SMBs Use Gamification To Convert Fans Into Cash
Here's how two SMBs are using simple games to produce profits from online prospects.
Orb Networks, a digital media startup based in Oakland, Calif., recently added a game widget to its consumer website to find out. Orb sells devices to stream digital content to stereos, TVs, and other home entertainment gear. David Lubinsky, the company's VP of marketing, found the tactic appealing because he sees a link between his consumer profile and people who play video games.
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"I think there's a really high crossover between my customer and prospective customer and their affinity toward gaming," Lubinsky said in an interview.
Lubinsky is an early client of Fanplayr, a fellow startup. Its first product, launched earlier this month, is an application called Social Game Coupons & Offers. It does pretty much exactly what it sounds like: Using a small bit of code, marketers can add a game to their website, email campaign, Facebook Page, mobile site, or online ad.
[ Can games motivate employees? See Bunchball Throws Personalization Into Gamification. ]
Fanplayr describes its particular slice of the gamification trend as--brace yourself for keyword overload--"social consumer game marketing." The goal is to turn all those modern marketing metrics--traffic, fans, followers, connections, and the like--into actual paying customers. The means to that end: A mix of games and social sharing with a dose of the daily-deals mindset.
In Orb's case, the "game" is mind-numbingly simple--no need for cheat codes or advice from the whiz-kid down the street. When I visited the Orb homepage recently, I saw an orange button in the top left: "Play to Win - It's Free!" Clicking it brought up another message, "Win an Instant Discount! Get your coupon, share, & win more!", and a Play button. The game itself is a rudimentary slot machine; match three wheels and win the discount shown. Lo and behold, on the second spin I hit the jackpot--sort of. I won 15% off a purchase of Orb gear. (On another visit, the third spin was the charm.) I could have the coupon sent to me via Facebook or email; I opted for email and was offered the requisite chance to share the same discount with my Facebook friends, Twitter followers, and email contacts. The coupon code was displayed on the final screen, too.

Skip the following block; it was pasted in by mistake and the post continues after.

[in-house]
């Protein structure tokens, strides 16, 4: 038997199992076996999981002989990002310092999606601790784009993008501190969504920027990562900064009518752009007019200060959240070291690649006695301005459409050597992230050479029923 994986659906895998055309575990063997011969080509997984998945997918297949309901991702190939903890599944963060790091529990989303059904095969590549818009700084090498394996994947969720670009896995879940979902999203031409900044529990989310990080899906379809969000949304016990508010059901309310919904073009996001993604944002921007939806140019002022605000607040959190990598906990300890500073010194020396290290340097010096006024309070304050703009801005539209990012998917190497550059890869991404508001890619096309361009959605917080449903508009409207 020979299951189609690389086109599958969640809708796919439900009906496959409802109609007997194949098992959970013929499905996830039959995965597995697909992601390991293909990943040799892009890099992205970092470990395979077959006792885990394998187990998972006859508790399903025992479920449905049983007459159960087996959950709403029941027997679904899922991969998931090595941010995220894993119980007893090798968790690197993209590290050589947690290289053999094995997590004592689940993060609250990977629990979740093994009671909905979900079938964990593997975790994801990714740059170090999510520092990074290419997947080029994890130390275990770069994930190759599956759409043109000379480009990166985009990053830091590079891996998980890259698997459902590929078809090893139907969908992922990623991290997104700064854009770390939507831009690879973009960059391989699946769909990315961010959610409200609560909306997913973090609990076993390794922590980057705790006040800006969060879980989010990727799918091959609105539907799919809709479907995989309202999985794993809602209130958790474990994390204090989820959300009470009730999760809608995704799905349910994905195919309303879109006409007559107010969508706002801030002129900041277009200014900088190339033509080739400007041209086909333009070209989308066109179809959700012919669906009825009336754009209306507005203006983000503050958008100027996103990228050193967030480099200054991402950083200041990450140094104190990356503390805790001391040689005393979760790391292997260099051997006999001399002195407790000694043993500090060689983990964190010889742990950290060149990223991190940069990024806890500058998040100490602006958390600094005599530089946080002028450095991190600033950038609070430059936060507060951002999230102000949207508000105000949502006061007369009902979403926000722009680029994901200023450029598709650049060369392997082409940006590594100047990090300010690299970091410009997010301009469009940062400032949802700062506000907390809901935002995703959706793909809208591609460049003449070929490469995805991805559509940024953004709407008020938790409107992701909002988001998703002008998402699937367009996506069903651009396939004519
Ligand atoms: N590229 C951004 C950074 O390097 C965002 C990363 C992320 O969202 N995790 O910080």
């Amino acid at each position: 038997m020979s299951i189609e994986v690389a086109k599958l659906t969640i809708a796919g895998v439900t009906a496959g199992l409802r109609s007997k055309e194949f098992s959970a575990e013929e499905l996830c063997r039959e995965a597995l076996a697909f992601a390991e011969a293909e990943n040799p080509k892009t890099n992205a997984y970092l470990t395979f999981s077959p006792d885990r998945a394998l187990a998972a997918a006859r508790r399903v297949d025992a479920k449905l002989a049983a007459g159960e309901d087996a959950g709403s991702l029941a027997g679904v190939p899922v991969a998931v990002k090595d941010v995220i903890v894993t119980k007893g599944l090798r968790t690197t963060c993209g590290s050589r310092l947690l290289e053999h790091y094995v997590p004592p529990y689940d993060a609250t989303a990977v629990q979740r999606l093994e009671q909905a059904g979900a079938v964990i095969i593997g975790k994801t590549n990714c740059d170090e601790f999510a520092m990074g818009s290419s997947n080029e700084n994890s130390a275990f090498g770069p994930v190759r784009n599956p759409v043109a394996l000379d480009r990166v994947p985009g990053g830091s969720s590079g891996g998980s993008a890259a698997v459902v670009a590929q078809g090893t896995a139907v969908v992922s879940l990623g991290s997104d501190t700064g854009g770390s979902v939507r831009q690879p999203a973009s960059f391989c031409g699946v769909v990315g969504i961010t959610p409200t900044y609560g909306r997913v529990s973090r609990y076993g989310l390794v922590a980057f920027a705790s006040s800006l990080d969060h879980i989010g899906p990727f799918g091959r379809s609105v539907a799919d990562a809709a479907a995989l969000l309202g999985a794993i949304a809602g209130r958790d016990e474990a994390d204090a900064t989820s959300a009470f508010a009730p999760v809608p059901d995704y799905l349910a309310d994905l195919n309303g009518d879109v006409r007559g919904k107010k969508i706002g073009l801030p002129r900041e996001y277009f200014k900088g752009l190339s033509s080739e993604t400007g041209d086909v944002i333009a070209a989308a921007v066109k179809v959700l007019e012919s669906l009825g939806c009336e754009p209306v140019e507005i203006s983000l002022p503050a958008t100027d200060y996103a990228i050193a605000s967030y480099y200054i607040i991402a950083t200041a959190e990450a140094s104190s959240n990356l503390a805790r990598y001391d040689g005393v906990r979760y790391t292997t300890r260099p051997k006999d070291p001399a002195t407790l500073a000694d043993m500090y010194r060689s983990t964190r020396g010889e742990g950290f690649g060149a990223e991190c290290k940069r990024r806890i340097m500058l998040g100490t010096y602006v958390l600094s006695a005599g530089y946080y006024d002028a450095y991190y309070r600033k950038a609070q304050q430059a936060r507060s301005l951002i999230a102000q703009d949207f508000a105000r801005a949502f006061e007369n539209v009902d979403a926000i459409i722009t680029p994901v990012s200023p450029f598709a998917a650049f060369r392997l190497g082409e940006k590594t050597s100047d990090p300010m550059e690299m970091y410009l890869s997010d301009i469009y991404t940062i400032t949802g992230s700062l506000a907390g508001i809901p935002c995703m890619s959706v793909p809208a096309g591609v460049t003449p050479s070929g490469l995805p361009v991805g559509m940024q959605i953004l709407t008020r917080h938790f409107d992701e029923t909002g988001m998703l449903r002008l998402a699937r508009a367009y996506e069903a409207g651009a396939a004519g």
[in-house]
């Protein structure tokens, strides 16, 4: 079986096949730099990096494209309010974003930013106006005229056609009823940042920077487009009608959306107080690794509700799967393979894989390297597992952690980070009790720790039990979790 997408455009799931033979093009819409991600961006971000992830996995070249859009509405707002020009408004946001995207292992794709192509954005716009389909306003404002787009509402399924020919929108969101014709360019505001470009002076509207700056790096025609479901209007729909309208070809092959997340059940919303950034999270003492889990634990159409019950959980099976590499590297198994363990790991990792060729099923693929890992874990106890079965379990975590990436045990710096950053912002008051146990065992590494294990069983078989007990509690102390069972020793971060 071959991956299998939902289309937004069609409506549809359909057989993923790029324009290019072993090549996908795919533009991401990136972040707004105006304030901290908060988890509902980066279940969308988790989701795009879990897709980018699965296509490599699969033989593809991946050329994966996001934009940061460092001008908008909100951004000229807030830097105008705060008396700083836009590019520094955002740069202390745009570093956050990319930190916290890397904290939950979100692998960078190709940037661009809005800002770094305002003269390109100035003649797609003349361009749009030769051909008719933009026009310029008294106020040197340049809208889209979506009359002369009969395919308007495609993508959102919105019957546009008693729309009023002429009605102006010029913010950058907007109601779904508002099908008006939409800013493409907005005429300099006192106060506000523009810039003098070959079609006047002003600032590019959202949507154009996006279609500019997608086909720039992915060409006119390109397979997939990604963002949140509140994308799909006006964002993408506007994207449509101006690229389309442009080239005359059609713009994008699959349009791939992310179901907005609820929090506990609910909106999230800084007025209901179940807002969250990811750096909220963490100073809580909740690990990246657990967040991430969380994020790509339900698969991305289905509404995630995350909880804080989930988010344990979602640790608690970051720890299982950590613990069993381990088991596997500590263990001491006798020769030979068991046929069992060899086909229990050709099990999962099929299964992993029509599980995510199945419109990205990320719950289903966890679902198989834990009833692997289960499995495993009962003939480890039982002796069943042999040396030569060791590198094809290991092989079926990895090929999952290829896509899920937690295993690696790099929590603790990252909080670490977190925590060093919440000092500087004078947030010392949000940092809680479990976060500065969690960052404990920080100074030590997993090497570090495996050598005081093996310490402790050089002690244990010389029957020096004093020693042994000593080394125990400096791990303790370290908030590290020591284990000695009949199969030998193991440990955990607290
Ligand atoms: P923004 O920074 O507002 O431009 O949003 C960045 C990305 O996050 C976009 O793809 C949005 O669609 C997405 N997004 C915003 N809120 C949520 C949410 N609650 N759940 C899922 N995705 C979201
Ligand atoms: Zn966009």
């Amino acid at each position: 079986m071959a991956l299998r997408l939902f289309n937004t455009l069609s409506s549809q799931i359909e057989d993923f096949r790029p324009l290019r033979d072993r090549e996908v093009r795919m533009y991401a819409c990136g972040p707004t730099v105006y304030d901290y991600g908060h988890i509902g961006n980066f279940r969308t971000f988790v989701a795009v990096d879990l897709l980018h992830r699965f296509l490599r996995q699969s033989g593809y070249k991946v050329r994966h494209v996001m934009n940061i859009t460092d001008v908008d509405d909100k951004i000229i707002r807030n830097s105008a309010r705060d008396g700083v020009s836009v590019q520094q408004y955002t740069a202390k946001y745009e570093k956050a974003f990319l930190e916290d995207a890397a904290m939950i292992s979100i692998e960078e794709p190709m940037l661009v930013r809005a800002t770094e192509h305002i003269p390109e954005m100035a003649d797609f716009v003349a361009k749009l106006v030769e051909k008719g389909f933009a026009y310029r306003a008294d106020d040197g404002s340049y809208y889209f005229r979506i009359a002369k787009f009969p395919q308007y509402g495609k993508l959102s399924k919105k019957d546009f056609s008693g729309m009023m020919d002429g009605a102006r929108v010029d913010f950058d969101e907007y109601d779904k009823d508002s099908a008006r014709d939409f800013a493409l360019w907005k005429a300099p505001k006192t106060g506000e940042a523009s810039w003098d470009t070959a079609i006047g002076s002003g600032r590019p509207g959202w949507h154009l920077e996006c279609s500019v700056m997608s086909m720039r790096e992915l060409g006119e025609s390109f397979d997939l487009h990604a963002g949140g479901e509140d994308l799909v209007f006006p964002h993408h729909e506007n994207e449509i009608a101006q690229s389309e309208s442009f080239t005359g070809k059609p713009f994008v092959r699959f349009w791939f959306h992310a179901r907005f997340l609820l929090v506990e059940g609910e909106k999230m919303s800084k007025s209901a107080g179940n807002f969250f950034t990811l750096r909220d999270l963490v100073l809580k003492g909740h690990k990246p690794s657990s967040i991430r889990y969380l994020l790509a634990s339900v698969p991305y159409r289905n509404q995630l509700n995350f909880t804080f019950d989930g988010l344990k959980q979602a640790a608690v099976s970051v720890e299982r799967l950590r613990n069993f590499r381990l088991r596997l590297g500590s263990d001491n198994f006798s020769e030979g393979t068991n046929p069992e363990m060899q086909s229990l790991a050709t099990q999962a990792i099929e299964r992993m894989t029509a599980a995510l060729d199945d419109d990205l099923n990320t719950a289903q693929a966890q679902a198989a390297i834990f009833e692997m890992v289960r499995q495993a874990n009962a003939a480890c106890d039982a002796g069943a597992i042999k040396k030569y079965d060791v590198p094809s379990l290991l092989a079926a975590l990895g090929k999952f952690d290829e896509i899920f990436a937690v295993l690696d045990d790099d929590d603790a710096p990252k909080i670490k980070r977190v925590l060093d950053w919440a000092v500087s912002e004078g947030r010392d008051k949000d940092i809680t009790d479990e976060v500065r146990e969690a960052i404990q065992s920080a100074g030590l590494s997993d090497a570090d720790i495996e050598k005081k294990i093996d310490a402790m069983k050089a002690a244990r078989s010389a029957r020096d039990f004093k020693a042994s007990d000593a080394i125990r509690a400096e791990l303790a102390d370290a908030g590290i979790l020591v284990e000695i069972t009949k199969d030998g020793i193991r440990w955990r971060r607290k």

That was it. There was none of the chest-thumping satisfaction that I recall from conquering Super Mario Bros. on the original 8-bit NES. And yet it appears to be working. "So far, it has been performing quite well," Lubinsky said. He declined to share detailed numbers, but said Orb has captured around 200 email addresses and issued a corresponding number of coupons in roughly a four-week period. A "decent" number of those have been redeemed for purchases. "It has translated to sales," Lubinsky said. He plans to try similar tactics with the company's social sites and email list in the near future.
Another small business recently gave Fanplayr a spin, though it doesn't share Orb's natural fit with the games. Sew Is Your Baby makes eco-friendly cloth diapers, but that didn't stop it from incorporating a game link into a recent Facebook Ad. The 48-hour campaign generated more than one million impressions at around $0.14 CPM, or cost per thousand views, and a record number of unique visitors to the Sew Is Your Baby website. Those impressions translated to 147,000 unique Facebook users; 166 of them clicked on the "Play&Win Diapers & More!" link; 66 actually collected a coupon, and around a quarter of those shared the offer on Facebook or Twitter. Another number had owner Michelle Watts declaring the game a winner: Three new-customer sales.
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